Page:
Friday, March 24, 2006

The Fever of Revolution

Commentary by Martin Kelly
March 24, 2005

The fever of revolution makes men do and say some very strange things.

Right now, the neoconservatives and their mouthpieces are full of talk of ‘democratic revolution’, a state of affairs they believe comes to exist through nothing more than the holding of elections, as if the existence of a middle class and traditions of dissent, free speech and free enquiry have no role to play in the making of genuinely free and democratic societies.

The worst affected of all the democratic revolutionaries is the President of the United States. As commentators like Walter Williams and Patrick J. Buchanan have recently pointed out, George W. Bush leads a country of which many of whose founders saw the danger of democracy degenerating into mob rule, and thus decided that their great project should instead be a republic.

As recently as 2000, the principles that guided the formation of the Great Republic were reinforced when the Presidency was decided in the Electoral College. That a President who owes his first term to the principles of the Republic should so publicly make the spread of democracy his foremost policy aim is at best unsettling, at worst bizarre.

Does the guy understand his own job?

But the armchair revolutionaries of the First Corps of Washington Think Tanks don’t really have the stomach to go out into the field and do the really dirty work of starting the revolution for themselves. They should perhaps follow the example of a real revolutionary, one of the great unsung heroes of World War Two, Leopold Trepper.

Born in 1904 in Novy-Targ, Poland, Trepper became a Communist in his youth and never wavered from his Communism to the end of his days. After working underground as a militant in Poland, Palestine, where he was imprisoned, and France, he went to Moscow in the early ’30’s and saw first hand the butchery of Stalin’s purges. In 1938, he was selected for a special mission by Jan Berzin, the head of Soviet Intelligence, and was sent to the West.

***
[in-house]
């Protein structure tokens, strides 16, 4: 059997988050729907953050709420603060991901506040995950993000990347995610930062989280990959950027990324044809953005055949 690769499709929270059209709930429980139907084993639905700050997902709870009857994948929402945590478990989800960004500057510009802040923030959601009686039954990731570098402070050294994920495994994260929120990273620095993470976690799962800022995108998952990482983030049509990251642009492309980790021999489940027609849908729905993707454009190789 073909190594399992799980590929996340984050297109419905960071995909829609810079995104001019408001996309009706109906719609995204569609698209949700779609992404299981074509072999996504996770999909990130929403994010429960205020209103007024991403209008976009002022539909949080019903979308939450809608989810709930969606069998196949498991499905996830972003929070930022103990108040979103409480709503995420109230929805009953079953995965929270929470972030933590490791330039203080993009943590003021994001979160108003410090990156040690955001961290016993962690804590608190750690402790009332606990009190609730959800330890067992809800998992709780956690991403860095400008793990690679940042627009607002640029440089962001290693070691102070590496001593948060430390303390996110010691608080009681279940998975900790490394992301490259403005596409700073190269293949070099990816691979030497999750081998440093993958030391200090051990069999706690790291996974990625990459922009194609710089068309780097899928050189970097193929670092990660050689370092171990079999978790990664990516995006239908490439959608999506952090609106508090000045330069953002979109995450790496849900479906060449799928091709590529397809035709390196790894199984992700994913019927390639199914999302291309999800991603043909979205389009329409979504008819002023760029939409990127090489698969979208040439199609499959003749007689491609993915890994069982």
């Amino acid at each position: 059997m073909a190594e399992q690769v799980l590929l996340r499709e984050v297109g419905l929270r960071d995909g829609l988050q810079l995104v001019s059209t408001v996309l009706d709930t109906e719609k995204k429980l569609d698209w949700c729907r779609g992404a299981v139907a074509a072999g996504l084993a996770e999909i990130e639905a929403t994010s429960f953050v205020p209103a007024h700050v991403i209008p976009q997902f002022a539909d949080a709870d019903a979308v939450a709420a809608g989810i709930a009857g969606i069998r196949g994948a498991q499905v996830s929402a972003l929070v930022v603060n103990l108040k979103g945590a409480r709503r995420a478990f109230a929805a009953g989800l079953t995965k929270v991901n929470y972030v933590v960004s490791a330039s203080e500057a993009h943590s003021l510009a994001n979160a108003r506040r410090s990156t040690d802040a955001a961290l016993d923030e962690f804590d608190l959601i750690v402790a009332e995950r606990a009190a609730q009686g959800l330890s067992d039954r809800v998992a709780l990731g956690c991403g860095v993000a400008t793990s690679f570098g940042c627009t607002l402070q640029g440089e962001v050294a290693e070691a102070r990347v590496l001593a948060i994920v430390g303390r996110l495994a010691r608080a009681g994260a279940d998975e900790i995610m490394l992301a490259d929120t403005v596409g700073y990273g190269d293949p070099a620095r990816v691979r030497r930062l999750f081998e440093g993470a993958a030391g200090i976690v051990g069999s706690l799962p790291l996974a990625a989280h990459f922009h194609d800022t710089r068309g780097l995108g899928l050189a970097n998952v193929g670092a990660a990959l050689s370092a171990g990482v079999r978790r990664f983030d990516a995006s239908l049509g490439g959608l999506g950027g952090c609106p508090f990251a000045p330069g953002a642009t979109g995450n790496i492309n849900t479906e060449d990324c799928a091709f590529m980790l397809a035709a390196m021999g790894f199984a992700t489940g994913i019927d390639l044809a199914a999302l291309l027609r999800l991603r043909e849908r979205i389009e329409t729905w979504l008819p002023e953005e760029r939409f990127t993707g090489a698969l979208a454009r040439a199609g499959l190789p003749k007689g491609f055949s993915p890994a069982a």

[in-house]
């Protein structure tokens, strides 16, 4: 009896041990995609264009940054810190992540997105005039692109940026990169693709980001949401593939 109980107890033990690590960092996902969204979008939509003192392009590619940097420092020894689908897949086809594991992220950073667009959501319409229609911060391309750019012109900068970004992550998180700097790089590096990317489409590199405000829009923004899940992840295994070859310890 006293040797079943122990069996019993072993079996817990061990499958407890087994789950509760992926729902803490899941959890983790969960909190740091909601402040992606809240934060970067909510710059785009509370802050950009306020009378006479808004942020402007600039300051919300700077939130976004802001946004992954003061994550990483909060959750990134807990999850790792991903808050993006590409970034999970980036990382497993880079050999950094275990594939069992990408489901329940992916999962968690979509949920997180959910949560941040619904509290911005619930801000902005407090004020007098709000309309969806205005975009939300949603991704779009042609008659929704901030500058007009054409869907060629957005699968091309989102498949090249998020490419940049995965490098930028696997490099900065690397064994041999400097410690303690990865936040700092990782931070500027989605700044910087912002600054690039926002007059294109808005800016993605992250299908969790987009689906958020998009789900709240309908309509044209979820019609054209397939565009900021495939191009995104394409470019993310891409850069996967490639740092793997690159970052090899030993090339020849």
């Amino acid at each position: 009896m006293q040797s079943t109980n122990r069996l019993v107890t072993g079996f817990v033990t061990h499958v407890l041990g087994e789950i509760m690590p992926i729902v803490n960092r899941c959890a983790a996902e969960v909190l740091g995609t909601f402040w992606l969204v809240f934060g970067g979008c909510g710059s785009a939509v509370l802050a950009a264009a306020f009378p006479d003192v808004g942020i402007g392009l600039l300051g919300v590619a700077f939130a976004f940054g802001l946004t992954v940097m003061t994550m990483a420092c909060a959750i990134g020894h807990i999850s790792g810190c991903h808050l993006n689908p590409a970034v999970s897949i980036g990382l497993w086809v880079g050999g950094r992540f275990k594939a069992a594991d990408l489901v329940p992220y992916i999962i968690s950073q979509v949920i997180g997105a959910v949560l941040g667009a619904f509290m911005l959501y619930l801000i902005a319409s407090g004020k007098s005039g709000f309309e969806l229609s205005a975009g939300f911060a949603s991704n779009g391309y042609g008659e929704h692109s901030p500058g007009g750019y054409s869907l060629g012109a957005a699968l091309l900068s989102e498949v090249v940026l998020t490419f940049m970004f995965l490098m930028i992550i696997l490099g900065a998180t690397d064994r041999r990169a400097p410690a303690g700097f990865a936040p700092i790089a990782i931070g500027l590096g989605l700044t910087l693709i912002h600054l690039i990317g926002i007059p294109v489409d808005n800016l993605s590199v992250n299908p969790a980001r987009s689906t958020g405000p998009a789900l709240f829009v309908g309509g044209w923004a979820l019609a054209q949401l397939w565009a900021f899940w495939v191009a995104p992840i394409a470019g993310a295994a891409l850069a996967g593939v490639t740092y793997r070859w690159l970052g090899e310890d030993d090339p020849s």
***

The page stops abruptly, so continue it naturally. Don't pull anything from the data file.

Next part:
With no more training than his experience of underground work, Trepper organised the anti-Nazi spy ring that the Germans called the ‘Rote Kapelle’ or ‘Red Orchestra’, so-called because of the sound of their wireless broadcasts, that over two years sent 1,500 broadcasts to Moscow and delivered intelligence that had a major impact on the conduct of the war, giving information on everything from troop movements to the new design of Messerschmitts.

Those members of the Red Orchestra who were captured suffered dreadfully at the hands of the Gestapo Sonderkommando in the dungeons of Breendonk and Plotzensee; many were beheaded.

When Trepper himself was captured, he played the Germans into thinking that he could negotiate a separate peace between the Third Reich and the Soviet Union, even managing to write and arrange for the smuggling of a report on his activities back to Moscow while in captivity, before he escaped.

This old militant’s reward after the war was 10 years in Stalin’s jails; as an associate of Berzin’s, he had been ‘ideologically suspect’ since 1938. After his release, he returned to Poland and became an active defender of its remaining Jewish community, before the rise of anti-Semitism in that country in the ‘60’s led to his persecution all over again, eventually leading to de facto house arrest. After winning a libel case against a former head of the French Intelligence Service who had accused him of being a double agent, he was permitted to leave Poland in 1973, and died in Israel in 1982.

But Trepper was such a fervent believer in his revolution he was prepared to cling to it even after everything he had suffered and had seen done in its name. His struggle against Nazism was titanic; but he was almost mad with revolution.

Compare Leopold Trepper with Michael Ledeen. Ledeen is as fervent a revolutionary as Trepper, although his exposure to real physical risk has been far less. Reported to have the ear of Karl Rove, he is the most vocal member of the orchestra that shouts for democracy, not realising that while it is good, it must have roots in which to flourish. Just as Trepper’s Communist revolution could never succeed because of the ideology’s blind refusal to recognise that not all men can be moulded into militants, so too will Ledeen’s neoconservative revolution on the basis that not all the societies he seeks to overthrow may wish to be democracies.

But that does not mean that neoconservatives like Ledeen are no less militants than Communists like Leopold Trepper. What will Ledeen and the other neoconservative militants do for their revolution?

It’s clear what they’ve already done; they’ve turned the head of the President of the United States.

By so systematically calling for democratic revolution, and putting the words of revolution into a president’s mouth, they show their true nature, and it’s one that the old militant Trepper would recognise very well indeed.
They are subversives.